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About the Section for Translational Neuroscience
The heads of the Section for Translational Neuroscience are Professor Maiken Nedergaard and Professor Steve Goldman.
Professor Steve Goldman is internationally recognized for his innovative work using glia progenitors to repair myelin in models of several demyelinating diseases, including MS.
Professor Maiken Nedergaard is known around the world due to her recent research published in Science showing how sleep rids the brain of some of the proteins connected to dementia.
New Approaches for Treating Neurological Diseases
The Section for Translational Neuroscience focuses on developing new approaches for investigating and treating neurological disease, primarily using the tools of physiology and imaging coupled with cell and gene therapy. Our emphasis is on using these technologies to enable neural and glial cell replacement in the adult brain and spinal cord, as a means of both disease modeling and therapeutic repair. The principal groups in the Center include Dr. Goldman’s, whose division focuses on neural stem cell and glial progenitor biology and the translational applications thereof, and Dr. Nedergaard’s, whose division focuses on astrocytic physiology and pathology, as well as on cerebral blood flow and its glial regulation. Together, the labs are expanding the scope of glial biology, such that disorders long thought neuronal in nature are now being investigated as disorders principally of glial cells, including both astrocytes and oligodendrocytes as well as their progenitors.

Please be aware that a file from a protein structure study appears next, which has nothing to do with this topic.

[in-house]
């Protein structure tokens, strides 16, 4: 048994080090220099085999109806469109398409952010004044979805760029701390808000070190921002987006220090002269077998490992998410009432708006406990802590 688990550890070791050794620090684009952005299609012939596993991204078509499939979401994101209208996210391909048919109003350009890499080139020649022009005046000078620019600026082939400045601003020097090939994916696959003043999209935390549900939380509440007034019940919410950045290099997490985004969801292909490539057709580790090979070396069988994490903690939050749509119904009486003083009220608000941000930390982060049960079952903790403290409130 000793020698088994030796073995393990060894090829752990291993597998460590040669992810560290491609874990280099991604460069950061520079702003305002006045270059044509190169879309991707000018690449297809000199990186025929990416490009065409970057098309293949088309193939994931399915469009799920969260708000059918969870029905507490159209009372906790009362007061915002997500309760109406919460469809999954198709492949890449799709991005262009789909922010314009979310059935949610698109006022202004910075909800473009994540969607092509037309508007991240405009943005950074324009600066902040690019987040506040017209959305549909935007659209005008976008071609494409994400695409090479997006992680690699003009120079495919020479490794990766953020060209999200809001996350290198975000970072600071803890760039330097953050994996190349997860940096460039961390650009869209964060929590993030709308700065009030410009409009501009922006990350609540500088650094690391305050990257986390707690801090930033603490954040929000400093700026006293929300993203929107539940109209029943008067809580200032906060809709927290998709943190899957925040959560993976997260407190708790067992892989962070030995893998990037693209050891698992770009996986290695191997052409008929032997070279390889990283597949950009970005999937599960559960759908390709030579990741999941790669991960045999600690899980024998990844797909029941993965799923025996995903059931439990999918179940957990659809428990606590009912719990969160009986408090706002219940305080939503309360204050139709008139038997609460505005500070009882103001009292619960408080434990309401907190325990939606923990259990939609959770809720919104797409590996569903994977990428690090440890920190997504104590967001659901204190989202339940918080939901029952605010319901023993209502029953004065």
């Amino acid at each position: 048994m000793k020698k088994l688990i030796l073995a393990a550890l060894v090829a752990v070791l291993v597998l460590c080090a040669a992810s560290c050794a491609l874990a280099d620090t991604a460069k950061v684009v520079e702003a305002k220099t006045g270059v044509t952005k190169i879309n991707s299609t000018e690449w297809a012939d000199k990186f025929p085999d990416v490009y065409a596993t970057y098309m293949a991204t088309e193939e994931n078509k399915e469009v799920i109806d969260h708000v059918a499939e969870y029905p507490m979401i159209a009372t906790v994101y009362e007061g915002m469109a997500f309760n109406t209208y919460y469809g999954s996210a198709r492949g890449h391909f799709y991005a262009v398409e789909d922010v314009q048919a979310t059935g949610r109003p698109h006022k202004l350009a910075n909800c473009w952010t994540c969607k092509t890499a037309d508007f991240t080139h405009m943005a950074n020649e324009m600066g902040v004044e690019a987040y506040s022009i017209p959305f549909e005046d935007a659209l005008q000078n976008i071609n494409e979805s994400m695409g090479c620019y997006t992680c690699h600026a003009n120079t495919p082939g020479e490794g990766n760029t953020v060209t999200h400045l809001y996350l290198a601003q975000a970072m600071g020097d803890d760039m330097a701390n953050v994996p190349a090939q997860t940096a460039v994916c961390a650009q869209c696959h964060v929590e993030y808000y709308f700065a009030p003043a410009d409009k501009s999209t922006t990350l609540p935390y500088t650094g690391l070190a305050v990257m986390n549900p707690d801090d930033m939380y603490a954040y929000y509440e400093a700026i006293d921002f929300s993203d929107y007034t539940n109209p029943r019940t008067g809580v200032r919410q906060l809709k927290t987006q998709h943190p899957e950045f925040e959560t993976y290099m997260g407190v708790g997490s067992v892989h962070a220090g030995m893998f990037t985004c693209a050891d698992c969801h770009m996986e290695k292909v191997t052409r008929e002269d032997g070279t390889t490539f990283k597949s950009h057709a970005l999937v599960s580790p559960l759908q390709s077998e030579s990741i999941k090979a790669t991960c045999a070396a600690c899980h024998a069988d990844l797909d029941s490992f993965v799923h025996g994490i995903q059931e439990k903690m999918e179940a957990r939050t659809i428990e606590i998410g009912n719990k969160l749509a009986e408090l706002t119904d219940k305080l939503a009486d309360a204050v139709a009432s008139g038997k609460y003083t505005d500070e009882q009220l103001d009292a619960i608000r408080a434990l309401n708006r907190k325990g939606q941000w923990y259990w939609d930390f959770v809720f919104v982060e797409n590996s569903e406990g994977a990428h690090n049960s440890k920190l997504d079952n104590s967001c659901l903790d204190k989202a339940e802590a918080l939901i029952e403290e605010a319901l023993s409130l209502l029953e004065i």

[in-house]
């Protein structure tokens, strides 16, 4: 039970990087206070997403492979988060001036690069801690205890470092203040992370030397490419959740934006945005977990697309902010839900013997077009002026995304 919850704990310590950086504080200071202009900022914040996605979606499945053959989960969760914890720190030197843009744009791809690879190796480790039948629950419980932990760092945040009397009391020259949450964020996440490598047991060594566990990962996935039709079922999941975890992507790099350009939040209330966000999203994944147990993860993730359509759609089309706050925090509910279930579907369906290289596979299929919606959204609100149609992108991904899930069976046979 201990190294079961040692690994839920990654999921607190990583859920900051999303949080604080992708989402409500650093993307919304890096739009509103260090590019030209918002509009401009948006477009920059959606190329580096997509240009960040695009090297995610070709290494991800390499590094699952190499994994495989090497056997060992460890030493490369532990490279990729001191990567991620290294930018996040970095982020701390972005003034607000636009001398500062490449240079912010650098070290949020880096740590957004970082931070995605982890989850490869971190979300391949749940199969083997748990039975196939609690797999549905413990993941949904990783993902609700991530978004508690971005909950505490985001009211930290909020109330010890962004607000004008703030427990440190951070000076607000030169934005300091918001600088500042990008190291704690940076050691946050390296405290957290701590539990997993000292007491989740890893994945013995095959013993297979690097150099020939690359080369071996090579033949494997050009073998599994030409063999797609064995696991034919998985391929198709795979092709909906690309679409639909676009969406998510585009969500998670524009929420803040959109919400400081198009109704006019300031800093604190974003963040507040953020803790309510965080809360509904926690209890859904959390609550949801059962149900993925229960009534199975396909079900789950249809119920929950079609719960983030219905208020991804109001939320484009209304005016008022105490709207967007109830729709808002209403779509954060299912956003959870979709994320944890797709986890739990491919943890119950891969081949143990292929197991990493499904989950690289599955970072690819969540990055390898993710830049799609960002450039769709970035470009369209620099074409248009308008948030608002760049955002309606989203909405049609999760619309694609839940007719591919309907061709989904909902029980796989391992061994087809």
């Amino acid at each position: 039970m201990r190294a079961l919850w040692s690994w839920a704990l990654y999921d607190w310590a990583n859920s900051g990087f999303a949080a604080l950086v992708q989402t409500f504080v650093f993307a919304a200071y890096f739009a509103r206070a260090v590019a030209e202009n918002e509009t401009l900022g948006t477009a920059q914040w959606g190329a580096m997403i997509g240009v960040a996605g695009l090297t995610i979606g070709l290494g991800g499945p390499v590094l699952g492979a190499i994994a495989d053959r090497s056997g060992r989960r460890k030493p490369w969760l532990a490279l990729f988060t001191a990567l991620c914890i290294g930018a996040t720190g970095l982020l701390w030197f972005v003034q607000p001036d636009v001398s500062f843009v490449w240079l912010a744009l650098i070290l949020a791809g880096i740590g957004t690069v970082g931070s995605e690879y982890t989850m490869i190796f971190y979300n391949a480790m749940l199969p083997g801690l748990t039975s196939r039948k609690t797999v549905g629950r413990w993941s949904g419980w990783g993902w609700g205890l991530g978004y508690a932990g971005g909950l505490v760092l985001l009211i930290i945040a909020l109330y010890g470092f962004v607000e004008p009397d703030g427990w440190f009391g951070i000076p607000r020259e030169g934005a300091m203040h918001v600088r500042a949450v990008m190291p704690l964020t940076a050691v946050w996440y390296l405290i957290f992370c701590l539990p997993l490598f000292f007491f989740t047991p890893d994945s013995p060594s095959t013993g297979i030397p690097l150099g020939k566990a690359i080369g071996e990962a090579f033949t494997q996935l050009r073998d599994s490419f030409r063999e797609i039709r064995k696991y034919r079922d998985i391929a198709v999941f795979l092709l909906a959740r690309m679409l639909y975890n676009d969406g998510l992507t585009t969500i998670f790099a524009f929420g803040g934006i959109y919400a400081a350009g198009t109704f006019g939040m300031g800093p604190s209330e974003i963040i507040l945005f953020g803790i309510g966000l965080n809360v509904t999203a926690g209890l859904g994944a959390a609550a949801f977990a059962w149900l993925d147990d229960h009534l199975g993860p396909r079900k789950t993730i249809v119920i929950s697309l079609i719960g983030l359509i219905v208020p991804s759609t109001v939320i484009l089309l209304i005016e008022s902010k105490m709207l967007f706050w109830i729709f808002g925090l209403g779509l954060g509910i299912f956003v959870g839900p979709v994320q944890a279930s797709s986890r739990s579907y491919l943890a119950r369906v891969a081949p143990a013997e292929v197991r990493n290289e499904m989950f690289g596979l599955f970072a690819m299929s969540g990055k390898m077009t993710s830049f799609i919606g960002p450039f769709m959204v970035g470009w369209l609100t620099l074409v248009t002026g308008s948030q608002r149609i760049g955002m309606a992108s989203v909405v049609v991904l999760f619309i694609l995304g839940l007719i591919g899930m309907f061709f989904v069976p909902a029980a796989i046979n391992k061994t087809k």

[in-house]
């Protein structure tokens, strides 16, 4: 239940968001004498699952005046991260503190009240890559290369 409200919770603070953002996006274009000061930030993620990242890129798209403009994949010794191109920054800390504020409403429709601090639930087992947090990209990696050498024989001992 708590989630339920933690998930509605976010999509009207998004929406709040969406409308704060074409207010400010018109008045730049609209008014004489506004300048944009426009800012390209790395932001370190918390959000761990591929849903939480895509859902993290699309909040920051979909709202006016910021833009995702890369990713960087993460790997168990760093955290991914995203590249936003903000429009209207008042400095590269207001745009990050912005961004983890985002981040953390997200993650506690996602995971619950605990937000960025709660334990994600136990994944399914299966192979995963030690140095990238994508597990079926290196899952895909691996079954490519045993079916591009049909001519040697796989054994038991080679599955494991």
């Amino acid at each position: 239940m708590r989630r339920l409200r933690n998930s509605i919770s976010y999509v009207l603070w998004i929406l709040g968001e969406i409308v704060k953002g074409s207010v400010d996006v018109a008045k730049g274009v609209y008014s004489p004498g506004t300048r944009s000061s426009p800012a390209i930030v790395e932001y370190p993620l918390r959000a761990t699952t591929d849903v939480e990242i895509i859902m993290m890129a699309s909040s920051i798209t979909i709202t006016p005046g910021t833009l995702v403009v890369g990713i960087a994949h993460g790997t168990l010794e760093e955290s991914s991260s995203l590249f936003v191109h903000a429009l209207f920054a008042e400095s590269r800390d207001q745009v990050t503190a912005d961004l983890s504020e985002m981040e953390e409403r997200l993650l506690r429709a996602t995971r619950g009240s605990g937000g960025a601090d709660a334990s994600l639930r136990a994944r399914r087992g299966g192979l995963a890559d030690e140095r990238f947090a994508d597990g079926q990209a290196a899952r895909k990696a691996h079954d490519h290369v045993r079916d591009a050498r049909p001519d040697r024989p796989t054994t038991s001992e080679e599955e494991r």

The section is funded by a 80 million DKK grant from the Novo Nordisk Foundation. The goal is to accelerate the process of bringing the newest research from the lab and into the treatment of patients.
Focus on cell replacement, tumorigenesis, and myelin disease
- Developing an Atlas of Gene Expression by Human Neural Stem and Progenitor Cells
- Transcriptional and Pathway Regulation of Human Glial Tumor Stem Cells
- Transcriptional Events in Remyelination by Human Oligodendrocyte Progenitors
- Inducing Endogenous Progenitors as a Means of Treatment in Huntington’s Disease
- Use of hiPSC and hESC-derived Neural Progenitors for Modeling Neuropsychiatric Disease
- Glial Progenitor-based Cell Therapy in Myelin Disease
Focus on sleep, stroke and traumatic brain and spinal cord injury
- Neuro-glia Interactions
- Glymphatic System
- Evolutionary Changes of Astrocytes
- Functional Hyperemia and the Contribution of Astrocytes to the Regulation of Cerebral Blood Flow
- Glial Responses to Traumatic Brain Injury, Stroke, the Role of Gliosis
- Spinal Cord Injury
- Chronic Pain